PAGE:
If you ask me, fresh fruits should get the same adoration during the cold weather months as they do in the spring and summer. While produce like melons, berries, peaches may not be at the peak of ripeness when Jack Frost is nipping about, there are plenty of other nutritious, delicious fruits that rock the winter season – and citrus fruit is my favorite. Dozens of varieties of citrus fruits, from the everyday orange to the unusual Ugli fruit, will put extra zest and zing into your healthy diet if you give them a chance.
Growing up in Arizona, my family had our own little backyard orchard that produced enough oranges, tangerines, grapefruit, lemons and limes to feed a small army. We ate all we could and treated our neighbors to bags full; then mom juiced and jellied the rest! Today, it always shocks me to see the expense of many citrus fruits, remembering I once used to pluck whatever I wanted off a tree for free. That being said, I’m still willing to pay a pretty penny for a gorgeous grapefruit or tangy tangelo because I know that the abundant vitamin C and other nutrients in citrus fruits are beneficial to my well-being. Vitamin C has been shown to offer protection against immune system deficiencies, cardiovascular disease, prenatal health problems, eye disease, and even skin wrinkling.
There’s not much that sours my mood more than buying fruit that isn’t ripe. Thankfully, it’s pretty easy to pick out ripe citrus fruit. Look for fruit that are firm and heavy for their size, with bright, colorful skin. You can store citrus at room temperature for several days; beyond this, keep in the crisper drawer of your refrigerator. Here are some other healthy tips to help you maximize your use of citrus fruit this season:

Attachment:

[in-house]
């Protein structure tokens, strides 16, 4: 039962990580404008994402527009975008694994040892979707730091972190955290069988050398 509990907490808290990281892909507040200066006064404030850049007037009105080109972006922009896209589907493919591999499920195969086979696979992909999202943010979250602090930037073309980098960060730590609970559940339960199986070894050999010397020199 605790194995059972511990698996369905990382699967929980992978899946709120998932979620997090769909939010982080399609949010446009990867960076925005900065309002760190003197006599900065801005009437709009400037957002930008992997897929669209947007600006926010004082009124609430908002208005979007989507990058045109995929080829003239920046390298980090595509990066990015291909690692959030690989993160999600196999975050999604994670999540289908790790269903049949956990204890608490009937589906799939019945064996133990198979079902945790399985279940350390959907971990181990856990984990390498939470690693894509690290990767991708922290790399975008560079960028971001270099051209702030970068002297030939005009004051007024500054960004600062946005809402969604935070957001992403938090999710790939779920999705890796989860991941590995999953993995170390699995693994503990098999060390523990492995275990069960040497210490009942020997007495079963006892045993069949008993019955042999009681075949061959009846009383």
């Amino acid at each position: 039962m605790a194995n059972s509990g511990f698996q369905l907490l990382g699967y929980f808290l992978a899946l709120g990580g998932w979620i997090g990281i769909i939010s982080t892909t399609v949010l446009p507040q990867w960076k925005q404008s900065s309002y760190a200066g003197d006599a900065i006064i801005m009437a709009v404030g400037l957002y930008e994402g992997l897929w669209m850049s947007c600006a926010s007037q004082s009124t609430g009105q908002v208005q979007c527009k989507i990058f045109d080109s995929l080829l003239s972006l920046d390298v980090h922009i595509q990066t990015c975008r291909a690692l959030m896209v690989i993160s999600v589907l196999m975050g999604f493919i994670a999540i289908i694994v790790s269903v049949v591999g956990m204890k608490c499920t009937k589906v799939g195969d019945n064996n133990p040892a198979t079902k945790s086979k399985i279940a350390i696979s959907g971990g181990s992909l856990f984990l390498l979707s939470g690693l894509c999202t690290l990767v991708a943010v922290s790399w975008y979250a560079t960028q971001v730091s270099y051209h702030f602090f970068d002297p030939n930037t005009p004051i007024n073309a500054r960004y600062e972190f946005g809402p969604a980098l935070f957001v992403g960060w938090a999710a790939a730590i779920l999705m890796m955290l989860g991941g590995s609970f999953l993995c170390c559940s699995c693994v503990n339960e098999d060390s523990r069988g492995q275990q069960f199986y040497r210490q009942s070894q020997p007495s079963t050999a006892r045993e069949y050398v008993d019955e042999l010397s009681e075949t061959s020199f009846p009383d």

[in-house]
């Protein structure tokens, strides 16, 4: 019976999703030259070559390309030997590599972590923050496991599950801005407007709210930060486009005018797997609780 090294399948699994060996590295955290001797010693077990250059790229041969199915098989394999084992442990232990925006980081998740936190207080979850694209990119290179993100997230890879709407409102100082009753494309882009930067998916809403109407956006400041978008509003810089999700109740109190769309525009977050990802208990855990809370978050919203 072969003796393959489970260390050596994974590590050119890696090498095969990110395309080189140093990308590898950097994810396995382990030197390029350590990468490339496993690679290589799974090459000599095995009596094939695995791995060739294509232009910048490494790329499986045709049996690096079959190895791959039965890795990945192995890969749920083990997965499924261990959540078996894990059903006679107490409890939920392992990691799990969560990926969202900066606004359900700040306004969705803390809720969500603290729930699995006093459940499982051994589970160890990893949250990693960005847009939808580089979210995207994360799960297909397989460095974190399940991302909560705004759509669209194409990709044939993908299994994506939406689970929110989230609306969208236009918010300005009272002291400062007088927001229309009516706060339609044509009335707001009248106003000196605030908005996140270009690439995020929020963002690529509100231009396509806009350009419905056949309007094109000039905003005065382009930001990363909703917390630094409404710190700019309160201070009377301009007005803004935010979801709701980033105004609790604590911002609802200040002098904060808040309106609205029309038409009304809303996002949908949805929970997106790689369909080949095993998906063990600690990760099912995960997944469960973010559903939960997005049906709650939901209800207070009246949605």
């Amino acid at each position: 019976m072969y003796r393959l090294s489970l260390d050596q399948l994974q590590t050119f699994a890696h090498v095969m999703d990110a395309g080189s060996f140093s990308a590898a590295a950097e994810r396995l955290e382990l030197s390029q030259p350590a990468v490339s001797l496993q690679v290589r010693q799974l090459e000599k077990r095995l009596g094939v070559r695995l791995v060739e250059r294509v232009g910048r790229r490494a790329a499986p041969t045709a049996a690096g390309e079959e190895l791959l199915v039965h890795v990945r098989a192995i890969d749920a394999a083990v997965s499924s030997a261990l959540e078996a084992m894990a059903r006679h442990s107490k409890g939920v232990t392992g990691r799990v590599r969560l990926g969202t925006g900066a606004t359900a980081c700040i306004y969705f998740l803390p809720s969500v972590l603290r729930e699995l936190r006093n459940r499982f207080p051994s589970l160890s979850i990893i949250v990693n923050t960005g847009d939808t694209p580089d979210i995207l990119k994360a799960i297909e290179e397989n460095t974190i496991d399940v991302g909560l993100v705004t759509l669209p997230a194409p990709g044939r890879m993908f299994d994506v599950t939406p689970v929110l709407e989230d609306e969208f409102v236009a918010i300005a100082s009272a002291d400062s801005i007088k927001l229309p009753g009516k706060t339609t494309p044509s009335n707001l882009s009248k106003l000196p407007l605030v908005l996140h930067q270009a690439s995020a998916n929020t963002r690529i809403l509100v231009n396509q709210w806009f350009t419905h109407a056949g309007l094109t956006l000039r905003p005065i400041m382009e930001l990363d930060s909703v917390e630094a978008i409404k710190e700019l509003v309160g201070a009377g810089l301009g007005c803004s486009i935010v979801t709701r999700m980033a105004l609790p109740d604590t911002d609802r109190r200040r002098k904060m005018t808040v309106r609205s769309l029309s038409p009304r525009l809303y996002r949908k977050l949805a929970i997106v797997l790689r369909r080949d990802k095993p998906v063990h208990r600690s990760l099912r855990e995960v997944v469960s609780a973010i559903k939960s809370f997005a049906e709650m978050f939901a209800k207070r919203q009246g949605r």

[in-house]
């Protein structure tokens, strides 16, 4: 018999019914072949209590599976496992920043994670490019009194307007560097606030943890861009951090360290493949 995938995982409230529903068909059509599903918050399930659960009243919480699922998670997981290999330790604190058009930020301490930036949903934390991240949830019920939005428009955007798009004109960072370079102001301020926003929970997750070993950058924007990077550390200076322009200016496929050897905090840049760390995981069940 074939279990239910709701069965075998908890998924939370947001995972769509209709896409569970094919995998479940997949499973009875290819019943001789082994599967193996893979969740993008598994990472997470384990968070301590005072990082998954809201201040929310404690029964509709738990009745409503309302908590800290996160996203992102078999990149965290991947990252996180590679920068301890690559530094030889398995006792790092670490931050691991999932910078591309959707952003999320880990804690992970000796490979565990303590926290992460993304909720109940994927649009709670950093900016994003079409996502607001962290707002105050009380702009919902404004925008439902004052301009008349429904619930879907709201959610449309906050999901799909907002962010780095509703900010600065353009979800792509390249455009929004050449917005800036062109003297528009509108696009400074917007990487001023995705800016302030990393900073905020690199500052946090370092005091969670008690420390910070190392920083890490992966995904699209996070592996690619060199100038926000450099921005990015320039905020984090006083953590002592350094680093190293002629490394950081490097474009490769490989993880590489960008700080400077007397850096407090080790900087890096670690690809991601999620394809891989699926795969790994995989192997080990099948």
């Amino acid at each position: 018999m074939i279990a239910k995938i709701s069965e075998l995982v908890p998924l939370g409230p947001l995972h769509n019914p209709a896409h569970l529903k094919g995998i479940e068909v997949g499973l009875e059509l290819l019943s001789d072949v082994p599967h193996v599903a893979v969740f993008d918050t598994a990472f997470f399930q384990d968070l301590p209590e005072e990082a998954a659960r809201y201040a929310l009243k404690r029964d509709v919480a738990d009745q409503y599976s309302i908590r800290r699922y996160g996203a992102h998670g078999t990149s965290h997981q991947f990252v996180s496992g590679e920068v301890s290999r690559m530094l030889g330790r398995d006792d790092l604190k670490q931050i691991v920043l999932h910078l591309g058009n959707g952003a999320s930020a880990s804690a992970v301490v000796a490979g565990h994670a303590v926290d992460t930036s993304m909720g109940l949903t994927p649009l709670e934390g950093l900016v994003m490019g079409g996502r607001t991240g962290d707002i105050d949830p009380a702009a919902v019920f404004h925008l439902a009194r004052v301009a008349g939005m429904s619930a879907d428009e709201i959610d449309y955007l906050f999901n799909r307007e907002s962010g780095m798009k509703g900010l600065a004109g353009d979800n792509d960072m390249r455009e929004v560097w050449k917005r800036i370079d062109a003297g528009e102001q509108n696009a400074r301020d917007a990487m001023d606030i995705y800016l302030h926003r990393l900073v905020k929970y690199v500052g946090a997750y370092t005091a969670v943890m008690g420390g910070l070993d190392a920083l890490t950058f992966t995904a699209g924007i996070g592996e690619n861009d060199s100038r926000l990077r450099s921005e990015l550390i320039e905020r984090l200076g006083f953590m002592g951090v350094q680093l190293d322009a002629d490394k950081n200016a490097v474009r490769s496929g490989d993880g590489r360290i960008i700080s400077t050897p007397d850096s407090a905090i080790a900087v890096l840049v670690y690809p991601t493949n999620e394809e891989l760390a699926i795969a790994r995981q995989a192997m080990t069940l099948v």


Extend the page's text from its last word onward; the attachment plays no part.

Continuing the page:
- Add lemon slices to your water. Lemon helps to balance your ph levels; replenish vitamin C, magnesium and potassium; and encourages optimal hydration – when water tastes good, you’re likely to drink more!
- Add citrus zest to recipes. Most people just toss citrus peel away; but, it’s actually a very delicious and nutritious part of the fruit. Use a micro-grater to remove zest from well-washed fruit and toss into salad dressings, stir frys, smoothies, sauces and your other favorite recipes. When zesting, remember to only remove the colored part of the skin and avoid the white pith which can be very bitter.
- Repurpose halved citrus rinds. Use hollowed out citrus fruit as “bowls” for sorbets, sherbets and granitas. Or, after you’ve scooped out an orange or tangerine, fill with your favorite muffin batter, set in a muffin tin for balance, and bake as usual.
- Take citrus fruit to-go. I can’t think of a more perfectly portable snack than citrus fruit. Throw a couple pieces in your purse or gym tote for a healthy treat when hunger calls between meals or after a workout. Not only is fruit so much healthier than hitting a vending machine, citrus fruits doesn’t need refrigeration, come in their own storage containers, and won’t get bruised or smashed.
Fitmark Ambassador 2014